I need your help spreading the word on this. Reblog it, retweet it, facebook it, or even tell someone in person!
September 2nd, lets connect the whole planet with art!

garabating:

Mr. Jake Parker

An open call to action to ALL artists everywhere! 

Announcing WORLD ART DROP DAY on September 2nd

All artists, (that means students and professionals, painters and cartoonists, sculptors and illustrators, animators and fine artists, EVERYONE who creates) this September 2nd is World Art Drop Day. Wherever you find yourself that day, drop a piece of your art and tell someone where to find it. The world needs this right now. We need to feel a little more connection to each other and there’s nothing like the bond two random strangers can make through the act of creating and giving.

I recently just finished a cross-country art drop this summer and it was exhilarating. The emails and responses I received from the finders ran the gamut of funny to touching. I want that for everyone!

Here’s how it works:

  • Draw a picture and hide it somewhere.
  • Take a photo of either the art or the hiding spot or a combination of both.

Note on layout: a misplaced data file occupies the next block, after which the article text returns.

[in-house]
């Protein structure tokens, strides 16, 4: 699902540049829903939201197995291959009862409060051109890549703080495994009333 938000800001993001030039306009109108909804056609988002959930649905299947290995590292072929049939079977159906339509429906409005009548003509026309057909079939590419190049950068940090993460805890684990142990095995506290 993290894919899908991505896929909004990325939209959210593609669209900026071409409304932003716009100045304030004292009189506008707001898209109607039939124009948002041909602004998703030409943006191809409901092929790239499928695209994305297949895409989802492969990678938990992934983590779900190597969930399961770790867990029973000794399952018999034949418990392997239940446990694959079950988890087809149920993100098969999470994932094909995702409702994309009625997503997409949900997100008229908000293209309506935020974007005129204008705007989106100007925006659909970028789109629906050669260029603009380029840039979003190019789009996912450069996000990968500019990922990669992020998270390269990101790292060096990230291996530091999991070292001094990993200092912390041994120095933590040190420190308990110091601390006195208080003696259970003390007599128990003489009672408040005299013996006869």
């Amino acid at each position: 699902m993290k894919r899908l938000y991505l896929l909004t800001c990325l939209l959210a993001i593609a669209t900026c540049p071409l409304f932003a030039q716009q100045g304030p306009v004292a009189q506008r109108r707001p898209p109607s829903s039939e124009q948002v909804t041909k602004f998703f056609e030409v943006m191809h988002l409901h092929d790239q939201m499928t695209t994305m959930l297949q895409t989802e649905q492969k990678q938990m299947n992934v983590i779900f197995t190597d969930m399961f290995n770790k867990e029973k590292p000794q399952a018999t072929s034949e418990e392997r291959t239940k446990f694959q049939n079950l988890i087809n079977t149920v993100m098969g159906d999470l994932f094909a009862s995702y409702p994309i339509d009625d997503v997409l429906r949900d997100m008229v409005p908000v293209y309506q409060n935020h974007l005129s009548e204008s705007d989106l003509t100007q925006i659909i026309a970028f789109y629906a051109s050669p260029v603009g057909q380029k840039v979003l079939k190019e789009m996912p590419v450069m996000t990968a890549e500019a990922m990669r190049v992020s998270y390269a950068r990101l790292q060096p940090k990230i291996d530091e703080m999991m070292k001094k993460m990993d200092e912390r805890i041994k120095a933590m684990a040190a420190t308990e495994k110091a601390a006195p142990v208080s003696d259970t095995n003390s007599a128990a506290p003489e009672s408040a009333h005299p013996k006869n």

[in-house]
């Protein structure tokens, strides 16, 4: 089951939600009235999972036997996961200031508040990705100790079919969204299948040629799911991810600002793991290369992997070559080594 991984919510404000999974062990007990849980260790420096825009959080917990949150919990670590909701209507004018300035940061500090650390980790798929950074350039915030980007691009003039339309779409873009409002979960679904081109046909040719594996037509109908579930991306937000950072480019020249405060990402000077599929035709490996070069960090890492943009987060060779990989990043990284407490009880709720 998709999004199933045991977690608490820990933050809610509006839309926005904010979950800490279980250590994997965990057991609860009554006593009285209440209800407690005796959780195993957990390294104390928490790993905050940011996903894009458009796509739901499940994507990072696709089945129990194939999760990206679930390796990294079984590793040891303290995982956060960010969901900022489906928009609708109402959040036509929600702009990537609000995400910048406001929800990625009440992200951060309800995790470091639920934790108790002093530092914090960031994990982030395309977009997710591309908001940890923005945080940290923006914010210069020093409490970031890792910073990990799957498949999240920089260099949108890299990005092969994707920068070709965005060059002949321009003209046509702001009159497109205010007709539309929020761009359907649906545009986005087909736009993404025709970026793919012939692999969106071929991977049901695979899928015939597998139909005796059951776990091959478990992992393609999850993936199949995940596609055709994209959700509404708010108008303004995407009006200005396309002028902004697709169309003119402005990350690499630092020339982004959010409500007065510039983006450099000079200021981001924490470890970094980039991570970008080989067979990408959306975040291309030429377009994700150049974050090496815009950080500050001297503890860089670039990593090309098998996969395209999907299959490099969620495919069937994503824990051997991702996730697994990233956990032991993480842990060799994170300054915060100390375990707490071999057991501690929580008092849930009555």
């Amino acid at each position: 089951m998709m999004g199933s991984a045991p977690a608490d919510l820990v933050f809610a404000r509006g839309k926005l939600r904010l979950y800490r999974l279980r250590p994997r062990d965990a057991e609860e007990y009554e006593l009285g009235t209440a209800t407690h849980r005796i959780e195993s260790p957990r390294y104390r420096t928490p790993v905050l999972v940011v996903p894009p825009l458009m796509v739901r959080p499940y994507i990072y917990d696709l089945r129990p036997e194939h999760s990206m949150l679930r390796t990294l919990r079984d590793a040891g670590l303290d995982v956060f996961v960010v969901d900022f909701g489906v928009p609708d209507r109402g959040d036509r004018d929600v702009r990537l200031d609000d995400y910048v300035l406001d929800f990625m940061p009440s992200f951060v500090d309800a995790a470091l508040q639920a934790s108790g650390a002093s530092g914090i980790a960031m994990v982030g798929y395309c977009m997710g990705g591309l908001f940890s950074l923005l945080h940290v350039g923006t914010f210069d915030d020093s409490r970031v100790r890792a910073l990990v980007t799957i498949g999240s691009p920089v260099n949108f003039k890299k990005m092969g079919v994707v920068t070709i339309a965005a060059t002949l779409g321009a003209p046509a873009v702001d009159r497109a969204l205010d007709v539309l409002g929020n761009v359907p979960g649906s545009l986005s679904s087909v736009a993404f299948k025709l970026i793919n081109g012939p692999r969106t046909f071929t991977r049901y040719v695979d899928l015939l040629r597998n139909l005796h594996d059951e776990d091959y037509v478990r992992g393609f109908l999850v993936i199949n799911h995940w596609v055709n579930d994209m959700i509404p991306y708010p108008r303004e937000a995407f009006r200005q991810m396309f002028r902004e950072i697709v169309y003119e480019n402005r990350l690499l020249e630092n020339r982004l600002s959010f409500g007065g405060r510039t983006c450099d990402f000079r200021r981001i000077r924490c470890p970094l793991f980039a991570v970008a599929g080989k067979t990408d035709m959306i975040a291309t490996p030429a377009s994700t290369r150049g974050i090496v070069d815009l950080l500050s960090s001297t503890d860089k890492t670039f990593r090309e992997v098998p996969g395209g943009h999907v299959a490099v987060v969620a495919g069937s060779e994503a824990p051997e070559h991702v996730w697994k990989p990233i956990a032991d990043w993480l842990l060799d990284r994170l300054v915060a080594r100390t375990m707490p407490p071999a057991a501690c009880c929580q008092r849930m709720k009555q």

• Post the image, the city you dropped it in, and a hint on any social media of your choice. Be sure to included the hashtag: #artdropday
  • Then move on, hoping someone finds it. OR hang around and meet your new friend.

That’s it!

I need your help spreading the word on this. Reblog it, retweet it, facebook it, or even tell someone in person!

September 2nd, lets connect the whole planet with art!

talesofscienceandlove
INFJs are walking contradictions. We want to be noticed and appreciated, yet we hate attention. We want to make others feel happy and comfortable, yet doing so causes a great deal of stress for us at times. We like to be alone and are very independent, yet we yearn for companionship. We are able to think very logically, yet are willing to disregard logic if our intuition tells us something different. At times, being an INFJ can feel like being two people at once, and we regularly struggle with balancing these different personas.

(source)

Yep. Infj life for ya.

(via forshoworforsoul)